theoretical sensitivity as it allows to take chances on trying to generate codes
that may fit and work.

Line by line coding forces the analyst to verify and saturate categories and
minimizes the missing an important category and ensures the grounding of
categories the data beyond impressionism. The result is a rich, dense theory
with the feeling that nothing has been left out. It also corrects the forcing of “pet”
themes and ideas, unless they have emergent fit. The analyst must do his/her
own coding. Coding constantly stimulates ideas. The preplanned coding efforts
of routine QDA to suit the preconceived professional problem easily remodel GT
by stifling its approach.

Theoretical sampling

Theoretical sampling is the process of data collection for generating theory
whereby the analyst jointly collects, codes and analyses the data and decides
what data to collect next and where to find them, in order to develop the theory
as it emerges. The process of data collection is controlled by the emerging
theory, whether substantive or formal. Beyond the decisions concerning initial
collection of data, further collection cannot be planned in advance of the
emerging theory. Only as the researcher discovers codes and tries to saturate
them by looking for comparison groups, does both (1) what codes and their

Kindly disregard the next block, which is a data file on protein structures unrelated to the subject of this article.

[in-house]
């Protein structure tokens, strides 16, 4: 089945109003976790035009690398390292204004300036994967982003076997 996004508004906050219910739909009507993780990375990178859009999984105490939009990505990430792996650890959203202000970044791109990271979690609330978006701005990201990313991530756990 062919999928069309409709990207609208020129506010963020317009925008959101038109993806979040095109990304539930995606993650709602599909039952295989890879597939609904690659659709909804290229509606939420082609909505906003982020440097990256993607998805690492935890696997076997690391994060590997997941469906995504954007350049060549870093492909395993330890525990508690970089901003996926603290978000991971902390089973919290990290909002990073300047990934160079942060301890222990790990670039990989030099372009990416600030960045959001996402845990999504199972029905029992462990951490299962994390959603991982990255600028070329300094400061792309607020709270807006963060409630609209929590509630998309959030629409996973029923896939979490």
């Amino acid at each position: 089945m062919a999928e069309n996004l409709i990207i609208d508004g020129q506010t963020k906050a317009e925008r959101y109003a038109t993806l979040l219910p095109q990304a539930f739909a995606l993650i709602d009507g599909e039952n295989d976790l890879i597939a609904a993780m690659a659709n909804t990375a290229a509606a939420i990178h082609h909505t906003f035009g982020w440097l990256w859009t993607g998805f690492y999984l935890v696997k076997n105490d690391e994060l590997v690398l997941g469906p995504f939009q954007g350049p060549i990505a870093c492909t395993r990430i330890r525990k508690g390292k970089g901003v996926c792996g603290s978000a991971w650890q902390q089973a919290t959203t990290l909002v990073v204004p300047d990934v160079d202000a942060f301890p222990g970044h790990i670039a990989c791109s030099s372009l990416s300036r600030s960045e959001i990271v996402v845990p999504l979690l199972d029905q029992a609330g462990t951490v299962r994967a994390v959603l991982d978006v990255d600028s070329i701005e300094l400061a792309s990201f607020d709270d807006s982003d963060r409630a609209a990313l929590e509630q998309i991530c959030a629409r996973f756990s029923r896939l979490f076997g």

properties and (2) where to collect data on them emerge. By identifying
emerging gaps in the theory, the analyst will be guided as to next sources of
data collection and interview style. The basic question in theoretical sampling is
what groups or subgroups does one turn to next in data collection—and for what
theoretical purpose? The possibilities of multiple comparisons are infinite and so
groups must be chosen according to theoretical criteria. The criteria—of
theoretical purpose and relevance—are applied in the ongoing joint collection
and analysis of data associated with the generation of theory. As such, they are
continually tailored to fit the data and are applied judiciously at the right point
and moment in the analysis. In this way, the analyst can continually adjust the
control of data collection to ensure the data’s relevance to the emerging theory.

Clearly this approach to data collection done jointly with analysis is far different
from the typical QDA preplanned, sequential approach to data collection and
management. Imposing the QDA approach on GT would block it from the start.